It can be difficult to live up to expectations. But the most anticipated show of the year turns out to be astonishingly good. Lin-Manuel Miranda’s musical (he is responsible for the book, music AND lyrics) takes American (and British) 18th-century history and turns it into ground-breaking musical theatre.
Miranda’s subject is Alexander Hamilton, the Caribbean-born “bastard, orphan son of a whore”, as he is called, who became perhaps the least remembered of America’s founding fathers. The story charts Hamilton’s arrival as a 19-year-old “young, scrappy and hungry” immigrant in New York and his progress through the ranks of those rebelling against British rule. He eventually became George Washington’s “right-hand man” and the newly founded country’s first Secretary of the Treasury.
We’re used to period musicals such as Les Miserables or Phantom. We expect orchestrations that swell and swoon with romanticism. What we get here is the percussive punch of hip hop. And even though this thrilling score has been written about incessantly since Miranda’s award-laden show premiered at New York’s Public Theatre in 2015, when you get a cast in tailcoats and carrying muskets delivering the sound of 21st-century urban anger, it’s still a shock. In a good way.
Those who know what they like, like what they know and are sure that hip hop isn’t their thing will only have themselves to blame for missing a show that feels as if it has moved the musical form on and up a notch or two. On the other hand if you like Eminem, you’re gong to love this.
In the title role the superb and hitherto almost unknown British performer Jamael Westman smoulders with the anger of an undervalued inner-city kid before breaking into My Shot, which lyrically and musically has the seize-the-day spirit of Eminem’s Lose Yourself.
The other surprise of Thomas Kail’s production is just how good his British cast are. With only a couple of weeks in previews, the show is as drilled as the Queen’s Guard. Michael Jibson’s cameo as a bejewelled King George is an utter delight. What makes him so mesmerising is how this embodiment of British tyranny becomes a worldly and ironic commentator on the demands of being a ruler. Giles Terera as Hamilton’s contemporary, peer and eventual killer delivers the role of narrator with a charisma of Sammy Davis Jr proportions. Jason Pennycooke as Lafayette, the French, formidable foe of the British, is a brilliantly realised twinkle-toed dandy.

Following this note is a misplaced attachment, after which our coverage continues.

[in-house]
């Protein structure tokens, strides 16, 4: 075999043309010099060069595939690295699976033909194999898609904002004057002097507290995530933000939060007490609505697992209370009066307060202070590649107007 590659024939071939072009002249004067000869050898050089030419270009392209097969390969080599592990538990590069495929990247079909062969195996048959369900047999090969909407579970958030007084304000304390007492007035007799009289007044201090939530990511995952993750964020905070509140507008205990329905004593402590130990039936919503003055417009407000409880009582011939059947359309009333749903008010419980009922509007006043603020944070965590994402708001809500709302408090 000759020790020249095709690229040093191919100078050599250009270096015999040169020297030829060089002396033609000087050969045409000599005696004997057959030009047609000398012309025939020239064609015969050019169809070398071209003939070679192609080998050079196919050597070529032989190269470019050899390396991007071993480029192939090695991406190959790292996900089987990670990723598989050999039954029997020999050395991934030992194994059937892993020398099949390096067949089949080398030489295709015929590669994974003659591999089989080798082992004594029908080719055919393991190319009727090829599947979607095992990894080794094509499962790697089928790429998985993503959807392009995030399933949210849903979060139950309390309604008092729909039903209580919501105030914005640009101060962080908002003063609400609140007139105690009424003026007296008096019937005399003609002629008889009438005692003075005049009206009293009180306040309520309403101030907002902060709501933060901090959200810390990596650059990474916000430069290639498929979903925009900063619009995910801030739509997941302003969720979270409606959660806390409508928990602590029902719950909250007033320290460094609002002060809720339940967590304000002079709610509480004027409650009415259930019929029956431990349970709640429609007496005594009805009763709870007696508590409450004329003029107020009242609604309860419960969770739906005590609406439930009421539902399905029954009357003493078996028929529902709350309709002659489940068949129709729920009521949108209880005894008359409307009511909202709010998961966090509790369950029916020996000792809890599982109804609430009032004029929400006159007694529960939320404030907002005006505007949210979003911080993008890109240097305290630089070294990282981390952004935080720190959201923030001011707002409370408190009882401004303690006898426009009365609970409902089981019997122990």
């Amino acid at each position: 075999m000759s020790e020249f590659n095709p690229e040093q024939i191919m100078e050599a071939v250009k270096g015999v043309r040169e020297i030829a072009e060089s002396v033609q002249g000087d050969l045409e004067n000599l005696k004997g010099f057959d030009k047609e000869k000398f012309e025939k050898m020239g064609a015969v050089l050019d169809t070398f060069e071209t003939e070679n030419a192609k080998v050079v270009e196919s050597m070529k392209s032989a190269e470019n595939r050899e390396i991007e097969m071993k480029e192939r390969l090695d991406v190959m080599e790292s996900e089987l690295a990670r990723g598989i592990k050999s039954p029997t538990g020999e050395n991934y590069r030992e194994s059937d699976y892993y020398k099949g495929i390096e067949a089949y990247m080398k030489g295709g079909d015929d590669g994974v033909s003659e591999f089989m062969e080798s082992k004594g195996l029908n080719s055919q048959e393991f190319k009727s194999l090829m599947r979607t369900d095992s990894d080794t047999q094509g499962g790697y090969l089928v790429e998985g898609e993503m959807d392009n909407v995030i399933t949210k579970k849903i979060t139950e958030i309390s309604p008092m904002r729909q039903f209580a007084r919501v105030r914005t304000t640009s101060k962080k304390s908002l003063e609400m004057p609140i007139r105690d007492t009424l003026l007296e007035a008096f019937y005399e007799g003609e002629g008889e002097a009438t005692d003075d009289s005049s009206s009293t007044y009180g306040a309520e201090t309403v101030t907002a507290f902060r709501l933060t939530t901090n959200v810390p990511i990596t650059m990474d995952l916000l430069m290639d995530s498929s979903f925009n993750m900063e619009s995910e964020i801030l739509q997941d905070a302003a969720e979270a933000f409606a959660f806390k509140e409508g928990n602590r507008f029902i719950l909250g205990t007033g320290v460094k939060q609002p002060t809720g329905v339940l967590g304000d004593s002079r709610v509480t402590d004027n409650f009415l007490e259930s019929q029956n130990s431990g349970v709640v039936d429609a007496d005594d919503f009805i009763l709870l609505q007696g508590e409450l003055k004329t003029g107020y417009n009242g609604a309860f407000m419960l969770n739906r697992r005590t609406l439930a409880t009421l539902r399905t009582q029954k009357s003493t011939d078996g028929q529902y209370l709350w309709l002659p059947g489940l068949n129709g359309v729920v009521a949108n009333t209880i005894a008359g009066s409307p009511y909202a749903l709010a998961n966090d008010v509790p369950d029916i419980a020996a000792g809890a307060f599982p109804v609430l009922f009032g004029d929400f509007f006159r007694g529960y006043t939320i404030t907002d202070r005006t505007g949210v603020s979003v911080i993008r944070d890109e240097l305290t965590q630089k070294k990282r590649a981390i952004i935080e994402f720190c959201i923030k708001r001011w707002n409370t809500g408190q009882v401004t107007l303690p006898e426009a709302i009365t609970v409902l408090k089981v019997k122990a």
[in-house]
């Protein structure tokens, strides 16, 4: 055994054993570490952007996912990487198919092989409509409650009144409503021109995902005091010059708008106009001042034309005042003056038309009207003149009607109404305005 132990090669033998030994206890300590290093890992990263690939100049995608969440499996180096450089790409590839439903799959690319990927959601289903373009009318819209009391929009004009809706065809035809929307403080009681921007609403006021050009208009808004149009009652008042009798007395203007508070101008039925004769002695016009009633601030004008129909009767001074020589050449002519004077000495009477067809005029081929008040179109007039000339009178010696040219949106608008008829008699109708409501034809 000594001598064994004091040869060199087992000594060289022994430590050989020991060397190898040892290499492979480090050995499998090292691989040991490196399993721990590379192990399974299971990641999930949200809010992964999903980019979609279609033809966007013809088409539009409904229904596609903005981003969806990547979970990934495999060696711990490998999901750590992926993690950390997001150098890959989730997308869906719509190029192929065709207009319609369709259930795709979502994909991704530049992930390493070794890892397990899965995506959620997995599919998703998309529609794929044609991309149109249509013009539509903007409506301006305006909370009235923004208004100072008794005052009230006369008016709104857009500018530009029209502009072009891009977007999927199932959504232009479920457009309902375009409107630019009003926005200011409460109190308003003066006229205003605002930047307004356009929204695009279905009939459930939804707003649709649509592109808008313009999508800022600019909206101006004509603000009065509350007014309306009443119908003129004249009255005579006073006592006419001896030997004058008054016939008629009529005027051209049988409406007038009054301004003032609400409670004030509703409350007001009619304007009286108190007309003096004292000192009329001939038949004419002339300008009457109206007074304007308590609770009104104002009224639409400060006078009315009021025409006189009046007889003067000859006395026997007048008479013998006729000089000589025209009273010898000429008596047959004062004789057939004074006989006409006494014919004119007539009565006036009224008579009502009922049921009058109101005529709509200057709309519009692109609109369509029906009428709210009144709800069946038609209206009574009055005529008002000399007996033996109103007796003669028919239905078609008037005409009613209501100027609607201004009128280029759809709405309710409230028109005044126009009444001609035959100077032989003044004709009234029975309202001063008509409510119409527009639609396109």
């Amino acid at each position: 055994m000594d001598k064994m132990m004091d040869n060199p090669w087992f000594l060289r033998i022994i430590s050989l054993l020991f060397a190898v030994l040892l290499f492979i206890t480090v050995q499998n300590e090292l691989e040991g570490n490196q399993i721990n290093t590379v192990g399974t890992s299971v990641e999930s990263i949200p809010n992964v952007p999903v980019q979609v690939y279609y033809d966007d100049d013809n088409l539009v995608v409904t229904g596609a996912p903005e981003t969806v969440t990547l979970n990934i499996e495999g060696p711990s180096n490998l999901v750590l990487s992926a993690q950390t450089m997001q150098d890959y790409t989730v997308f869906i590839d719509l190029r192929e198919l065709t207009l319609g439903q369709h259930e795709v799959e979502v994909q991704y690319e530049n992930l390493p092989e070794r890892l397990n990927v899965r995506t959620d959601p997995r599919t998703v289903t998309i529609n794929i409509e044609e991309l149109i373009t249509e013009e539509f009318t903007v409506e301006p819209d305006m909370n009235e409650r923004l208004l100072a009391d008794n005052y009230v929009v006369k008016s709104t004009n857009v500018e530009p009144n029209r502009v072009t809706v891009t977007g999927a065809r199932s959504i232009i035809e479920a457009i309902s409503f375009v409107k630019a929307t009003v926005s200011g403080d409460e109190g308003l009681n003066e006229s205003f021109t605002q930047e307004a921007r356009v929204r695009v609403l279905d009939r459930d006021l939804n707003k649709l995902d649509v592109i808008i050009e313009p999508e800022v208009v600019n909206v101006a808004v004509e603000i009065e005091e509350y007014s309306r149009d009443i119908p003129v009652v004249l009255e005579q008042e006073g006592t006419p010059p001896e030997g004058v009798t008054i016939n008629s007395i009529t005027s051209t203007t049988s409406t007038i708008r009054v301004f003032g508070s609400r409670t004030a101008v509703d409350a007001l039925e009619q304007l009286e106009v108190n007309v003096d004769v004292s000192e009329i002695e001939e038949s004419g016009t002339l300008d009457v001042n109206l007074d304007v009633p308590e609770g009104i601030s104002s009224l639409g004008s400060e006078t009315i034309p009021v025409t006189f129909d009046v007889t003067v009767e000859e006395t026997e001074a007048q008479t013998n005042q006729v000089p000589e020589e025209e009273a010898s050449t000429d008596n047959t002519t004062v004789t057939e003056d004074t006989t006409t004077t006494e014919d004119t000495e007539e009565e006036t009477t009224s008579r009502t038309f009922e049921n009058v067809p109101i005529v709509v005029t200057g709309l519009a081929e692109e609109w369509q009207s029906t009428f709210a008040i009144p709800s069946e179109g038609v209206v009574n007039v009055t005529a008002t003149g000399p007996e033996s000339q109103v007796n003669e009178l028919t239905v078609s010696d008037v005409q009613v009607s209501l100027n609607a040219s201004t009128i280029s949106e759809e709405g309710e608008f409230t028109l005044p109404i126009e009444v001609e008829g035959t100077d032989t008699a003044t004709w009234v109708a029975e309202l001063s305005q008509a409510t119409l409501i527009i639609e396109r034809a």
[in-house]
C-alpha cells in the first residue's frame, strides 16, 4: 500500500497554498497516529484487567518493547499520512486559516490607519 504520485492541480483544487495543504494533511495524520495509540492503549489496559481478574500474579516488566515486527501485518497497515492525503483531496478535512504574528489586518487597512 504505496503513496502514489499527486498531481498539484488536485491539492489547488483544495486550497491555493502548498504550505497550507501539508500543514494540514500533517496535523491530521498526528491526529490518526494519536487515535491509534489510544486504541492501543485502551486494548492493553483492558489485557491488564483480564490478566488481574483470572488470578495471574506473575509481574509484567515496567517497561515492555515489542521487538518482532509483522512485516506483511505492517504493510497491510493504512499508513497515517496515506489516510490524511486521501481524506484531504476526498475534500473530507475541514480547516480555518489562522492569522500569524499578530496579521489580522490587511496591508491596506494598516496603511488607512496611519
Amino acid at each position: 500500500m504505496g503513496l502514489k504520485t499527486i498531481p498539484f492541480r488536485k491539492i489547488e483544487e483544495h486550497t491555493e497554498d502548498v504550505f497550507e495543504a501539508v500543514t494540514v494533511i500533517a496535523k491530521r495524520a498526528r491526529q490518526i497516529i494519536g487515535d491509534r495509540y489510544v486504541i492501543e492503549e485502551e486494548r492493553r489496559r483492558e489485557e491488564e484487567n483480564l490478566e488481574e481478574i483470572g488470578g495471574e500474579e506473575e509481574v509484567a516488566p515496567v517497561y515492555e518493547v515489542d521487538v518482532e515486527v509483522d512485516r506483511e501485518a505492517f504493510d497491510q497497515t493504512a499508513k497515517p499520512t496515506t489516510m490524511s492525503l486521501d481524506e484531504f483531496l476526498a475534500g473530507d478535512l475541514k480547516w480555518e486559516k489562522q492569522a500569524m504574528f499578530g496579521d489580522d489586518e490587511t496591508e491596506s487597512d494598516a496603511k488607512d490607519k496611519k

Most of these performers have done conspicuous good work on the British stage. But in this show, and under Kail’s direction and Andy Blankenbuehler’s choreography, they must surely feel as if they’ve been driven to new heights. Rachel John as Hamilton’s sister-in-law is one such, and has that rare quality of being able to act a song as superbly as she sings it.
So where are this show’s weaknesses? They chiefly lie in its second-act obsession with the minutiae of American politics. We are introduced to such parochial (for non-American audiences) political milestones as the negotiations between Hamilton and his opponents Madison (Tarinn Callender) and Jefferson (Pennycooke again) on the question of financial policy. But the songwriting is of such quality that you’re swept along by the sheer irresistible bravado of the music.
Even if the second half can feel like American navel-gazing, the first half, which charts the War of Independence, resonates unexpectedly with Britain’s own current attempt at going it alone. The wittiest and jauntiest number, You’ll Be Back, sung by a baleful George III, might well be Jean-Claude Junker’s favourite song in show.